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Indiana's unemployment rate rose for second straight month in June

Indiana's unemployment rate rose for second straight month in June

Indiana's unemployment rate rose for second straight month in June

A steelworker is shown at Cleveland-Cliffs Burns Harbor.

While many restaurants and retail storefronts are hanging "help wanted" signs and some employers are so hard up they're even offering new workers hiring bonuses, Indiana's unemployment rate ticked up again to 4.1% in June, the second straight monthly increase, as more people returned to the workforce.

The national jobless rate was 5.9% in June, up from 5.8% in May.

Indiana's labor force — the total number of people working and actively seeking work — grew by 4,148 in June, according to the Indiana Department of Workforce Development. A total of 3,014 more Hoosiers were considered unemployed while actively seeking work last month, and 1,134 more were employed.

Indiana's unemployment rate finally fell under 10% in July, five months into the coronavirus pandemic that swept the globe.

There are 3.35 million Hoosiers — or about 63.2% — participating in the labor force, as compared to 61.6% of people nationwide, according to the DWD. There are 2.62 million Hoosiers working in the private sector, or about 111,900 below the peak in December of 2019.

Private-sector employment in Indiana has risen by 123,500 this year and increased by 8,900 in June. Last month, the Hoosier state gained 4,400 jobs in manufacturing and 8,300 in leisure and hospitality. It lost 2,900 in professional and business services and 1,900 in construction, according to the Department of Workforce Development.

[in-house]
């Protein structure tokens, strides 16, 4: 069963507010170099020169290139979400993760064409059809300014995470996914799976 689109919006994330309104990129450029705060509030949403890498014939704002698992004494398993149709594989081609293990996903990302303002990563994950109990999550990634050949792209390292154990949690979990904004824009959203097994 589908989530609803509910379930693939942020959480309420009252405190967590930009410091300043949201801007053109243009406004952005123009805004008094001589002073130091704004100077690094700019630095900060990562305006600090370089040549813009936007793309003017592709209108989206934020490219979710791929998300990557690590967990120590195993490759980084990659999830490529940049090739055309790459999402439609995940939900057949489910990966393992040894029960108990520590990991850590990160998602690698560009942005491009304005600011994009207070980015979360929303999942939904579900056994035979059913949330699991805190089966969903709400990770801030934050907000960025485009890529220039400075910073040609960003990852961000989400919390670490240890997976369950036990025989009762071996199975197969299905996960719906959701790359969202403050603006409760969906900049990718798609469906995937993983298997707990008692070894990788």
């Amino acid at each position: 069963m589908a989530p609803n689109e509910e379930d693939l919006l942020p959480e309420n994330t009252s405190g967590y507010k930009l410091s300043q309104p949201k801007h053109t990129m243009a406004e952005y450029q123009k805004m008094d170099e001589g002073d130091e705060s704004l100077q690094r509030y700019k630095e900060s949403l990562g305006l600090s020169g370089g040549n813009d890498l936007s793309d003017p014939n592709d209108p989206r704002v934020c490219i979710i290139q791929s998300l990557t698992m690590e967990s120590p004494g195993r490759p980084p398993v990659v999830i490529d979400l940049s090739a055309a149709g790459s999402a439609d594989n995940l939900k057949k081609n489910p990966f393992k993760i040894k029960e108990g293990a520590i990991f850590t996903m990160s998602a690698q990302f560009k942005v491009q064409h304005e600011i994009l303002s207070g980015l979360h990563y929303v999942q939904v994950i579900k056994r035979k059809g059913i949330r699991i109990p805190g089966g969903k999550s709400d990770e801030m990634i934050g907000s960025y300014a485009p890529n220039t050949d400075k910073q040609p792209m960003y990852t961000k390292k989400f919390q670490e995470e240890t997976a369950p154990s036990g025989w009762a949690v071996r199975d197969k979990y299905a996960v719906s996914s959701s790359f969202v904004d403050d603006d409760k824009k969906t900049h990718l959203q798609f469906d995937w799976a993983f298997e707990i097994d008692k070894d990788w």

Unemployment rose from 7.1% to 7.2% in June in neighboring Illinois, according to the Illinois Department of Employment Security.

Illinois gained 12,500 jobs in June. The state added 10,700 jobs in trade, transportation and utilities and 2,100 in construction. It lost 3,700 in professional and business services, 2,500 in manufacturing and 200 in information.

In June, Indiana had the 16th lowest unemployment rate nationally. It had the eighth-highest unemployment rate in the 12 U.S. Census Bureau-designated Midwest states, trailing Nebraska, South Dakota, Kansas, Wisconsin, Iowa, Minnesota and North Dakota. Illinois ranks last the Midwest and ranks 44th nationally, according to the Bureau of Labor Statistics.


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Business Reporter

Joseph S. Pete is a Lisagor Award-winning business reporter who covers steel, industry, unions, the ports, retail, banking and more. The Indiana University grad has been with The Times since 2013 and blogs about craft beer, culture and the military.

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